A few months before his departure from Tomorrow's World, the gardener on his estate at Denham, Buckinghamshire, took him to an industrial tribunal amid much publicity after being sacked for incompetence. Raymond Baxter won the case, but not without cost: he uncharacteristically broke down in tears during the hearing. A year later he sold the estate a moved to Henley.
His own departure from the BBC had, he admitted, also been bitter. He did not include Tomorrow's World in his Who's Who entry, except for the mention of the books he wrote on it with James Burke and Michael Latham. However, he carried on working occasionally for the BBC, covering the Farnborough Air Show many times, and was heard in the BBC's programmes in commemoration of D-Day.
He sailed a lot and enjoyed his honours, including an OBE awarded in 2003 and being made a freeman of the City of London.
Raymond Frederic Baxter was born on 25th January 1922 and died on 15th September 2006 at the age of 84. His American wife, Sylvia, whom he married in 1945, died in 1996. Their children, Graham and Jenny, survive him.
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News and Views:
On this day 9th April 1960-1965.
On 09/04/1960 the number one single was My Old Man's a Dustman - Lonnie Donegan and the number one album was South Pacific Soundtrack. The top rated TV show was The Budget (All Channels) and the box office smash was Psycho. A pound of today's money was worth £13.68 and Burnley were on the way to becoming the Season's Division 1 champions.
On 09/04/1961 the number one single was Wooden Heart - Elvis Presley and the number one album was GI Blues - Elvis Presley. The top rated TV show was Labour Party Political Broadcast (all channels) and the box office smash was One Hundred and One Dalmatians. A pound of today's money was worth £13.25 and Tottenham Hotspur were on the way to becoming the Season's Division 1 champions.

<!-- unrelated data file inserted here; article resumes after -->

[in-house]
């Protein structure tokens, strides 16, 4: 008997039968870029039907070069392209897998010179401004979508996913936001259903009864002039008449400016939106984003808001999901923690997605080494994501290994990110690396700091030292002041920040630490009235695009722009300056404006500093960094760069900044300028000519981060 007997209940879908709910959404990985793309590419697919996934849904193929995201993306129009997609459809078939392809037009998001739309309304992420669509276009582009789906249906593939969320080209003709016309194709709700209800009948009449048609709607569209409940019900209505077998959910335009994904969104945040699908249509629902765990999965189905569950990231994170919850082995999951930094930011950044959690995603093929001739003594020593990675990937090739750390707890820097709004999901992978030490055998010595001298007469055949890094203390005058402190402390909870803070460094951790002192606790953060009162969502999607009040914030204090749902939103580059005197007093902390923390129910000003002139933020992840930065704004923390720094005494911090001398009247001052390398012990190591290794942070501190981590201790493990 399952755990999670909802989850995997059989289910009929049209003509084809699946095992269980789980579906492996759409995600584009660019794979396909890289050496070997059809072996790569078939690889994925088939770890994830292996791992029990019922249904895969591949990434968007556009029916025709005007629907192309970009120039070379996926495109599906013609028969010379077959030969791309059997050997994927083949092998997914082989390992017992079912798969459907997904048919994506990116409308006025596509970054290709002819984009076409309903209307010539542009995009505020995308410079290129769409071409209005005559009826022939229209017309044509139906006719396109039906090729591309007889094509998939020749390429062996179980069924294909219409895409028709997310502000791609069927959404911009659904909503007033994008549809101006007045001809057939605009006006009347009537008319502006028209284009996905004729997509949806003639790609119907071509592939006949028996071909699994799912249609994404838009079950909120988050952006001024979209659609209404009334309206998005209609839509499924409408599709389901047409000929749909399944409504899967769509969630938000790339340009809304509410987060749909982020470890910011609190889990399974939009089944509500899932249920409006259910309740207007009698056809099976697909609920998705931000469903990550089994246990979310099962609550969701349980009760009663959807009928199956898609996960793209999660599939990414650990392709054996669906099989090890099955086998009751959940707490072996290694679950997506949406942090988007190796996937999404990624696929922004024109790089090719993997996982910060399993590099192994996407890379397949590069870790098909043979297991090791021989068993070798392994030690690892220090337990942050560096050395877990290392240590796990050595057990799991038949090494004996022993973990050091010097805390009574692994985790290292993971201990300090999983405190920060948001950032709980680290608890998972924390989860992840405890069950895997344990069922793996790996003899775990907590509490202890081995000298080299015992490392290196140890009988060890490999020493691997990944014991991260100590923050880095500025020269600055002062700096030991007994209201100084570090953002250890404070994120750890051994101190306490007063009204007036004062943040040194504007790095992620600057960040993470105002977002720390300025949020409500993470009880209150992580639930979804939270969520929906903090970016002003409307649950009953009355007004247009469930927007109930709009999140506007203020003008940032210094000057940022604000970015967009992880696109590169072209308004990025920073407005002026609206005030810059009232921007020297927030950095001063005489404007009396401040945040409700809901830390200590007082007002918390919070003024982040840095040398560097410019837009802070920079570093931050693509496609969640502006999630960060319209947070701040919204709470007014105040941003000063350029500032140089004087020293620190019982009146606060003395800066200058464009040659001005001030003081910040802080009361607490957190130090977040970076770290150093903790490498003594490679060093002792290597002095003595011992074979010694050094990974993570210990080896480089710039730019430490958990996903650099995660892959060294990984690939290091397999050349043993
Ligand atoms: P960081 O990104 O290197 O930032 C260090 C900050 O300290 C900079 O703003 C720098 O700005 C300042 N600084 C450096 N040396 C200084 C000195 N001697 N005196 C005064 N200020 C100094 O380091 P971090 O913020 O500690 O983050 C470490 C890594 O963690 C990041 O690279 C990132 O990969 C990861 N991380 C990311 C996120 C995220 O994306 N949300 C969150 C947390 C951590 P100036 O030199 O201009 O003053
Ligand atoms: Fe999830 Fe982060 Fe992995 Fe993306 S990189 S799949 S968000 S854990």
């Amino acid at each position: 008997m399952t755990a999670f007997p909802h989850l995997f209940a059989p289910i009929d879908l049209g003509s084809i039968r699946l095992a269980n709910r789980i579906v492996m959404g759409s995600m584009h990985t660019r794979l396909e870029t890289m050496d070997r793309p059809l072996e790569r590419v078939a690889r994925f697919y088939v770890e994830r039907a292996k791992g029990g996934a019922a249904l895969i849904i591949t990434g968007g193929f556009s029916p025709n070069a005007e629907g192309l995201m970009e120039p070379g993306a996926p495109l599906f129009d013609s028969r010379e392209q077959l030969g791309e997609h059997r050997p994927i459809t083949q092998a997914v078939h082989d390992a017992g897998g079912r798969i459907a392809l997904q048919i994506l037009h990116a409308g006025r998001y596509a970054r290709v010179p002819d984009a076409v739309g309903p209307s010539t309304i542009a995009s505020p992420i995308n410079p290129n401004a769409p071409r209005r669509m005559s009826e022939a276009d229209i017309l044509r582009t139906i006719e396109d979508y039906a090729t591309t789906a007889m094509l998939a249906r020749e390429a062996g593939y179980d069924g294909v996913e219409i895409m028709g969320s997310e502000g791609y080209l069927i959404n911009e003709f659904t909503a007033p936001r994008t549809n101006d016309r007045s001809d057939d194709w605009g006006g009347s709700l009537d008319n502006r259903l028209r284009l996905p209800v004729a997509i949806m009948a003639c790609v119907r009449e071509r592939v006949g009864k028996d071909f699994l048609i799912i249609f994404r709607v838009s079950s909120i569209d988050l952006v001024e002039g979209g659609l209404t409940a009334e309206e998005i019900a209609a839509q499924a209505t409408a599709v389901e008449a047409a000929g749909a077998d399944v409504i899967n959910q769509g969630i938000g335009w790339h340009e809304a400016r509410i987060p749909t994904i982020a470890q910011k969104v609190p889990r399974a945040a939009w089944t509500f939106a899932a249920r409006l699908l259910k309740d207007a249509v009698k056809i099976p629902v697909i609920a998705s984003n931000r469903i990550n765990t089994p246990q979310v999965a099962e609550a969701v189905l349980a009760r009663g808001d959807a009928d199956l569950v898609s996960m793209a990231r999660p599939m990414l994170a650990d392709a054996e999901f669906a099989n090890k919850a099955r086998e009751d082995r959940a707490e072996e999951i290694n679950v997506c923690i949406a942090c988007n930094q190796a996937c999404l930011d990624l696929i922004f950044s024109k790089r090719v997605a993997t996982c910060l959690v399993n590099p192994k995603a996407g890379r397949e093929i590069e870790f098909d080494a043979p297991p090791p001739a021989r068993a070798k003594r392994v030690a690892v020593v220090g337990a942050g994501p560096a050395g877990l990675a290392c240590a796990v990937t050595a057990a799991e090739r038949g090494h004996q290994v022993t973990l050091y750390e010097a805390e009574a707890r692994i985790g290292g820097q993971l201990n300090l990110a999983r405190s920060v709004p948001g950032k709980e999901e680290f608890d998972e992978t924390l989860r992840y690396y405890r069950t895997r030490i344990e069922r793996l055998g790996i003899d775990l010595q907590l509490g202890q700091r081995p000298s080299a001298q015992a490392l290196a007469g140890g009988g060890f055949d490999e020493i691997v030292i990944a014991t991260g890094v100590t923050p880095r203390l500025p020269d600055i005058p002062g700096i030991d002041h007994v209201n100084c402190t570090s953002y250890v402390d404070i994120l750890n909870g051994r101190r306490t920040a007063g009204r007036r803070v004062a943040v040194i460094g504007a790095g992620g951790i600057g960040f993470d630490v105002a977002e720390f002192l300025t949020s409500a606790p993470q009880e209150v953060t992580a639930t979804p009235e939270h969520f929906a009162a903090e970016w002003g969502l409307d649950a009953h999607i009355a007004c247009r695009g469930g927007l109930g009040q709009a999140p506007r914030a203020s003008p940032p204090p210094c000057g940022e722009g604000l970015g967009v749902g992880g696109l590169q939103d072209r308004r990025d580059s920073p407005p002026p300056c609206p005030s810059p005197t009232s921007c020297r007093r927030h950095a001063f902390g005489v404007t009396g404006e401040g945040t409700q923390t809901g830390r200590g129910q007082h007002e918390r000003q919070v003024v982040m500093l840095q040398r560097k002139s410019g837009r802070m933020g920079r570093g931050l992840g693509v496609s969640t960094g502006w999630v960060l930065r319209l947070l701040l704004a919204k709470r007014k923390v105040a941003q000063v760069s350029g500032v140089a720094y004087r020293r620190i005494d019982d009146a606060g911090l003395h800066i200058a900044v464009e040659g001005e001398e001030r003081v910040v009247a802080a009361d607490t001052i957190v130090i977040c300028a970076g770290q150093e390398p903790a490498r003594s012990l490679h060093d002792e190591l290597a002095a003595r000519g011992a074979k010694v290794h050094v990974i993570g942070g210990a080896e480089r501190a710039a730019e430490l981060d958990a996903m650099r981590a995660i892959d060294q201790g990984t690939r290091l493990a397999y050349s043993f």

On 09/04/1962 the number one single was Wonderful Land - The Shadows and the number one album was Blue Hawaii - Elvis Presley. The top rated TV show was The Budget (All Channels) and the box office smash was Lawrence of Arabia. A pound of today's money was worth £12.89 and Ipswich Town were on the way to becoming the Season's Division 1 champions. The big news story of the day was Film director Michael Curtiz and ex Beatle Stu Sutcliffe die.
On 09/04/1963 the number one single was Summer Holiday - Cliff Richard & the Shadows and the number one album was Summer Holiday - Cliff Richard & the Shadows. The top rated TV show was Coronation Street (Granada) and the box office smash was The Great Escape. A pound of today's money was worth £12.64 and Everton were on the way to becoming the Season's Division 1 champions. The big news story of the day was Atomic US submarine sinks killing 129.
On 09/04/1964 the number one single was Can't Buy Me Love - The Beatles and the number one album was With the Beatles - The Beatles. The top rated TV show was Labour Party Political Broadcast (all channels) and the box office smash was Dr Strangelove. A pound of today's money was worth £12.24 and Liverpool were on the way to becoming the Season's Division 1 champions. The big news story of the day was Beatles have 13 records in US chart.
On 09/04/1965 the number one single was Concrete & Clay - Unit 4 Plus 2 and the number one album was Rolling Stones Number 2 - The Rolling Stones. The top rated TV show was Coronation Street (Granada) and the box office smash was The Sound of Music. A pound of today's money was worth £11.69 and Manchester United were on the way to becoming the Season's Division 1 champions.